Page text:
If you had trouble watching Carey Mulligan in Promising Young Woman turning the tables on men who prey on inebriated women in bars as she sets a trap by acting drunk in clubs in you should be forewarned that the eerie, unnerving thriller Rose Plays Julie takes such matters more than a few steps farther. Let’s just say the spirit of the cult ‘80s vengeance drama Ms. 45 is alive and kicking years later.
The avenger here is Rose (Ann Skelly), an attractive 20-something veterinary student in Dublin who learns she was adopted and is bent on meeting her birth mother. At the start of the film, she has already discovered her mother’s identity. It turns out she is Ellen Wise (Orla Brady), a popular TV actress working in London who Rose has been stalking on-line. Turns out, Ellen’s stately mansion is up for sale and Rose rather brazenly poses as a buyer. When confronts Ellen and reveals who she is, the moment is deeply traumatic for the actress considering the violent circumstances that led to her existence, who now has her own family and a thriving career.
Ellen manages to tell her the name of her father, who turns out to be a famous archeologist, Peter Doyle (Aidan Gillen). As the title suggests, Rose puts her flowing locks under a pixie-cut wig and goes to a book signing his book signing while introducing herself as Julie. She claims she is an stage actress who is preparing for a role as an archeologist and asks if he would let her work with him. He does so gladly. Who is he to turn down a comely lass?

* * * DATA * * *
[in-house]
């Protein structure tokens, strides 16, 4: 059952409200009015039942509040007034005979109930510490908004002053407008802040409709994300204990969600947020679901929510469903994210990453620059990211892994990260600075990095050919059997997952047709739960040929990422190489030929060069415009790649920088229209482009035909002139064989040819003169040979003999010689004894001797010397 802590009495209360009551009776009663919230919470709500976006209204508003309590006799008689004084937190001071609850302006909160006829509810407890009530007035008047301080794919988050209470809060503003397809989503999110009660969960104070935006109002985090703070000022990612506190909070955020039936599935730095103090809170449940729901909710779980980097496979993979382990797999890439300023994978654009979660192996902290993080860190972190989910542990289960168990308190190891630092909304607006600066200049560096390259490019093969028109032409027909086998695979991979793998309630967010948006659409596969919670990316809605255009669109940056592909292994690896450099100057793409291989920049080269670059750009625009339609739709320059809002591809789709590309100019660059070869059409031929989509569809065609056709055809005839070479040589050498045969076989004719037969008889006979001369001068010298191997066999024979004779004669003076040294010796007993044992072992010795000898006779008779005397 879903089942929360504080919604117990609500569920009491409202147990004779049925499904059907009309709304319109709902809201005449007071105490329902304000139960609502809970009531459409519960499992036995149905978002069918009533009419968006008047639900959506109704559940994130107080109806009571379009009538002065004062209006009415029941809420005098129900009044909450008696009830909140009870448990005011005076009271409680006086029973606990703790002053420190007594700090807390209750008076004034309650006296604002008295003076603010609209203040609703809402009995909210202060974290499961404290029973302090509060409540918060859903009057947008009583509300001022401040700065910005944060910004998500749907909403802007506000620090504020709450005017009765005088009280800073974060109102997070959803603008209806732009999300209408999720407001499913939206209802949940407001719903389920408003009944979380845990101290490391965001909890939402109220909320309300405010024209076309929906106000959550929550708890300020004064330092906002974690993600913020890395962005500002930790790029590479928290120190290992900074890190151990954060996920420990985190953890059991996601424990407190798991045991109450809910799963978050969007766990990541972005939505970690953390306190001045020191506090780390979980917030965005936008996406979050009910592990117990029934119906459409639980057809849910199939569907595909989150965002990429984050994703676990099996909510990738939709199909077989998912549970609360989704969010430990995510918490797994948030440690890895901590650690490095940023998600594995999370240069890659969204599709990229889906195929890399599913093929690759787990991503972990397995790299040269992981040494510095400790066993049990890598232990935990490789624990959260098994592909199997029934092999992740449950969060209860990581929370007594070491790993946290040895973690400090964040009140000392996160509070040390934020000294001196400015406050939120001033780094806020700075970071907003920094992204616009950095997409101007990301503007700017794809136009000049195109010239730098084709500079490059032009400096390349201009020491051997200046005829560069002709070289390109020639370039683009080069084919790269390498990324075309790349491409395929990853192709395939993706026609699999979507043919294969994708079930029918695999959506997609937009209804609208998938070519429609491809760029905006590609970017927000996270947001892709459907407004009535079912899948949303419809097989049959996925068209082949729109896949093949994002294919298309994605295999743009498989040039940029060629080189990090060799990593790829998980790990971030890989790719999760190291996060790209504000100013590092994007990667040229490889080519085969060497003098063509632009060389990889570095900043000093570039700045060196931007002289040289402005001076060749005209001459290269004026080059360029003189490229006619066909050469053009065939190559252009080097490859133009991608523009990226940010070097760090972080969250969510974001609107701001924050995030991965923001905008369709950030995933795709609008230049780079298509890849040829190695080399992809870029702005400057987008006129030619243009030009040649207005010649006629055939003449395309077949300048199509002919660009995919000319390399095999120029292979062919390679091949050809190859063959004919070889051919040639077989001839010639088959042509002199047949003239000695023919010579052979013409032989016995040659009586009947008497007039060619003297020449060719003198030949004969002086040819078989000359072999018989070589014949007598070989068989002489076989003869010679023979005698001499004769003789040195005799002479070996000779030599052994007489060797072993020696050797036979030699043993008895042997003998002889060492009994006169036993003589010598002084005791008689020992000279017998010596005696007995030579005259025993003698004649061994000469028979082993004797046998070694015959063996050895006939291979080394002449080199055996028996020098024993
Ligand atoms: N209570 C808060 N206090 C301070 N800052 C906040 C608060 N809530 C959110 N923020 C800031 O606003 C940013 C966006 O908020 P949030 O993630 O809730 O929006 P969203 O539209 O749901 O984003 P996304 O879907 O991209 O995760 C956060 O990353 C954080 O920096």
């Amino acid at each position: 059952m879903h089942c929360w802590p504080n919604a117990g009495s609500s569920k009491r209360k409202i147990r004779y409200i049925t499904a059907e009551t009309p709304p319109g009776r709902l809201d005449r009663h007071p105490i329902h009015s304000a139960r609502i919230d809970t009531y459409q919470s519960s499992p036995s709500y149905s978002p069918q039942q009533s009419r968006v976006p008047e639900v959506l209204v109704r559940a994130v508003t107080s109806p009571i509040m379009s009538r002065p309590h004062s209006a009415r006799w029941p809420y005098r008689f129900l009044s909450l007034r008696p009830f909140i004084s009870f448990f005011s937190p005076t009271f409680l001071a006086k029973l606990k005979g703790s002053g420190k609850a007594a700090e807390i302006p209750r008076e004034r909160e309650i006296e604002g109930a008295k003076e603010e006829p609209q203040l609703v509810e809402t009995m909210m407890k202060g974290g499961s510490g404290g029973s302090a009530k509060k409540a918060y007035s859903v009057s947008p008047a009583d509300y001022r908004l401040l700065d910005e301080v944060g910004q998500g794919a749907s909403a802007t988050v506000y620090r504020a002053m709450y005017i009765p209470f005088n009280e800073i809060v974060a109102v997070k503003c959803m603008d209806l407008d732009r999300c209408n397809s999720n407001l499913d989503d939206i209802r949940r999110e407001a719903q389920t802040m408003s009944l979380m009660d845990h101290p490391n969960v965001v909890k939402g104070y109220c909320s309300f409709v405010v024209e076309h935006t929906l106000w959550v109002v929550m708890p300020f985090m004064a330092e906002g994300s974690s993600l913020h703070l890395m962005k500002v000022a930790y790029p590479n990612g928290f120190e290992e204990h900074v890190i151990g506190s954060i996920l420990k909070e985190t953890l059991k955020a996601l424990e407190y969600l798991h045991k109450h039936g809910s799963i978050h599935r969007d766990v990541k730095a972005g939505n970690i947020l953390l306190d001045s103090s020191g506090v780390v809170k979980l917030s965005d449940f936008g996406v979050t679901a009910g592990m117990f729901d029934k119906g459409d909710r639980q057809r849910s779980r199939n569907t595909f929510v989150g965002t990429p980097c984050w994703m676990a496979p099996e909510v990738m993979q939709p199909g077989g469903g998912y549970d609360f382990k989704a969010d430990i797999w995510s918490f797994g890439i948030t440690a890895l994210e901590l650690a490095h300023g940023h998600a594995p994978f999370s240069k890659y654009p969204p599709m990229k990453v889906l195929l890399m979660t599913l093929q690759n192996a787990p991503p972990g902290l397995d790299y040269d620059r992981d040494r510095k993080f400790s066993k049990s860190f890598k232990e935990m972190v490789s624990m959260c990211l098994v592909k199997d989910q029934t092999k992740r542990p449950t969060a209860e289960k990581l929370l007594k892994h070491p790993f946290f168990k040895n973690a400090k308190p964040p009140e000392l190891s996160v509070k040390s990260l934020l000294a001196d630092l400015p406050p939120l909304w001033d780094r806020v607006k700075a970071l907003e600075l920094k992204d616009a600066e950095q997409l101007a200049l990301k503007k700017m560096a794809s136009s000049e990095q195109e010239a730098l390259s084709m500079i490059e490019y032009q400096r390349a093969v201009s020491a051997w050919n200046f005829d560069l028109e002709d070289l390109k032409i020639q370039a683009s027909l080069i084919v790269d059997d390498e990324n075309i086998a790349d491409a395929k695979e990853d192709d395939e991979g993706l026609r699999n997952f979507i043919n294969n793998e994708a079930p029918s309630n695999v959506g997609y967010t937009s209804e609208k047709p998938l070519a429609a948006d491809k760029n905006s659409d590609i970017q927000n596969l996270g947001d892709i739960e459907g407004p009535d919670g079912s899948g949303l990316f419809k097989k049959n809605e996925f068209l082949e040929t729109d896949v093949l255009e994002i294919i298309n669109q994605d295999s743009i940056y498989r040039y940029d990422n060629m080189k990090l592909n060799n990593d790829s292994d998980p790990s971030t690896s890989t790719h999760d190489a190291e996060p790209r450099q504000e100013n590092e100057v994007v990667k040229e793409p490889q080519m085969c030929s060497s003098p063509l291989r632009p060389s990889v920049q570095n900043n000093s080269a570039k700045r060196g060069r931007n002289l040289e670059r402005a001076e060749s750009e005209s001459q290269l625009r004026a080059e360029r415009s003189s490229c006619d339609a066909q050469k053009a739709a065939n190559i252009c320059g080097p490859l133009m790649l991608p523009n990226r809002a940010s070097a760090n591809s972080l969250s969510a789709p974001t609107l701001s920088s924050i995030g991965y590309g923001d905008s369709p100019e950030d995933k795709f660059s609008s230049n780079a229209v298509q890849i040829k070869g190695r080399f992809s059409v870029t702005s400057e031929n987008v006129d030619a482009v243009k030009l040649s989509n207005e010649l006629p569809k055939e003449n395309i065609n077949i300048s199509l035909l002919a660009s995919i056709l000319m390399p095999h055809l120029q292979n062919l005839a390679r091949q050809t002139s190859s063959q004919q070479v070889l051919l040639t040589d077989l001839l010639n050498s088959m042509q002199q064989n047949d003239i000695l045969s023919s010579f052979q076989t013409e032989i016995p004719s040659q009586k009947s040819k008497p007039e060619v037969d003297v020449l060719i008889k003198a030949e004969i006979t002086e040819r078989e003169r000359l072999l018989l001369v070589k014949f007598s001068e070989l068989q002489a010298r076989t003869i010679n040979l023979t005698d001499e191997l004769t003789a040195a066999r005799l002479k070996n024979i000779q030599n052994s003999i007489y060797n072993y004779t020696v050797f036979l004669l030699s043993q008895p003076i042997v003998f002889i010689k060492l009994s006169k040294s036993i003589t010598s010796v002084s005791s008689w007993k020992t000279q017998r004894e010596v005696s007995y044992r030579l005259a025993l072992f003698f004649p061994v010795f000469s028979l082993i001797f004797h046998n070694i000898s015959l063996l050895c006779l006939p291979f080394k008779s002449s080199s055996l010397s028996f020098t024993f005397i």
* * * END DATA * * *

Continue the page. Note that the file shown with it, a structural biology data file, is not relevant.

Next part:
Here is where writer-directors Christine Molloy and Joe Lawlor get sneaky, including a tense, foreboding soundtrack to heighten the suspense. In addition, we get to see that Rose is clearly the child of her two parents as she acts the role of an inquisitive performer while digging up details of her own past. Adding to the unease of watching this all unfurl is that fact that Rose is learning how to successfully euthanize animals big and small at school. You can see where this might be going. There are two scenes, one when Julie is alone with Peter at his home and a chilling encounter near the film’s conclusion that will keep you on the edge of your seat. This rare #MeToo situation shared by mother and child, is horrific but satisfying in its catharsis.